Delegate without apology
When I worked at Mailchimp I ran a manager training program and on the first day of each new session, our cofounder Dan Kurzius would kick things off.
Ostensibly the talk was meant to stress the importance of the program and to motivate participants to give it their full attention and effort. In reality it was about whatever Dan wanted to talk about that day. (I was fine with this—when the company you started is worth $12 billion this is how it works.)
The talks were always great—Dan is soft spoken and prone to meandering—but he speaks from the heart and knows how to captivate an audience. And yet, I don’t recall much of what he had to say in those sessions as I was usually nervously focused on the training I was about to deliver.
One day though, he shared a piece of advice that stuck with me:
Always delegate without apology.
For awhile I misinterpreted this. I thought he meant that once you reach a certain stature (like say, a middle manager at a hip tech company), your time is more valuable than mere mortals and you shouldn’t feel bad about finding someone else to do your low-value, menial tasks.
“I’m more important than you—sorry not sorry!”
Kinda harsh, but okay Dan, if you say so.
Not long after this talk though, the real meaning of his point was driven home when I accidentally did precisely what he said not to do.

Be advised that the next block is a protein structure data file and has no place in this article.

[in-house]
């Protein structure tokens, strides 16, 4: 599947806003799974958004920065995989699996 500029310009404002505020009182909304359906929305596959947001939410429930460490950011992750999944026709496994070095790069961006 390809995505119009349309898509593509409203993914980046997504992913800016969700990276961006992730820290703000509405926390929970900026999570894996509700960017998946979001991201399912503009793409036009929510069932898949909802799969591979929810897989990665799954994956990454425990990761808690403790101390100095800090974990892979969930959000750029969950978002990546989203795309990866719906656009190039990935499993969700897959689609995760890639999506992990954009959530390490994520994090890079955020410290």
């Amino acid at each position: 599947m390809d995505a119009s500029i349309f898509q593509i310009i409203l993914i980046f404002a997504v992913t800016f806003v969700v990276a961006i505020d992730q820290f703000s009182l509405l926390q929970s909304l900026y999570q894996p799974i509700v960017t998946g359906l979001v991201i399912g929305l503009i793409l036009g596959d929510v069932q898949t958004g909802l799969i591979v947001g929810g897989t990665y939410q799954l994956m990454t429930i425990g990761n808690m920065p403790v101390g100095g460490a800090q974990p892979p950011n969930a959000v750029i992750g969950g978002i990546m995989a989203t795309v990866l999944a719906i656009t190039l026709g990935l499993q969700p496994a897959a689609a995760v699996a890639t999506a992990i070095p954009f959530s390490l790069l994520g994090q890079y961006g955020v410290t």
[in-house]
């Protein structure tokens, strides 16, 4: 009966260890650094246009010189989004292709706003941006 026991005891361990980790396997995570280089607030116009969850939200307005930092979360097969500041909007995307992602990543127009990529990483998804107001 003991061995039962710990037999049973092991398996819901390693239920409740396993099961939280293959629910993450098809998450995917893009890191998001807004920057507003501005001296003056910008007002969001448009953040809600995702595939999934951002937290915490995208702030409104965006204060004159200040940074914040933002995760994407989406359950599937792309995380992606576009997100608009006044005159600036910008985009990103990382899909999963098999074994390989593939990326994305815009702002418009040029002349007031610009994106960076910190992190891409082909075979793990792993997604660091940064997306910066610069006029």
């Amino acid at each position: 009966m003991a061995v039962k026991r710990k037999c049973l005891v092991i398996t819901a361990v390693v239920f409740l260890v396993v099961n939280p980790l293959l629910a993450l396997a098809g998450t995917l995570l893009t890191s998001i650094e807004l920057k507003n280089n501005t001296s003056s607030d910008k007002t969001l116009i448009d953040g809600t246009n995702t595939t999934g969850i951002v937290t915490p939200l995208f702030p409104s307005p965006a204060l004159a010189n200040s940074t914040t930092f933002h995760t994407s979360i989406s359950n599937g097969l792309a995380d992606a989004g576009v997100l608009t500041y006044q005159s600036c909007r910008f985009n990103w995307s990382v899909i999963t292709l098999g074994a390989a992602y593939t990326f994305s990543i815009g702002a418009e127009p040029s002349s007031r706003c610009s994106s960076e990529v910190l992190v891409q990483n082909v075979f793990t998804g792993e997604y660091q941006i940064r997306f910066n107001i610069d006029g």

During a routine one-on-one with a direct report, I began rattling off a few things I needed her to do. At some point I said something like, “I’m sorry to dump this crap work on you, but I’m slammed right now. I know it sucks, but I really appreciate the help.”
As I stammered on apologetically she interrupted me:
“I’d appreciate it if you’d stop apologizing when you give me work like this. I was excited about doing it until you called it crap.”
She’d never done this work before and was looking forward to the opportunity to add value while trying something new. That is, until I convinced her it was worthless.
The idea of delegating without apology is not for your benefit. It’s not meant to make you feel better; it’s meant to empower the person you are delegating to.
Apologizing while delegating signals that you’re doing something wrong. It says, "I'm sorry to burden you with this thing I don’t want to do."
Effective delegation says, "I trust you to handle this because I believe in your capabilities."
When you delegate without apology, you’re not just passing on tasks.
You're passing on trust.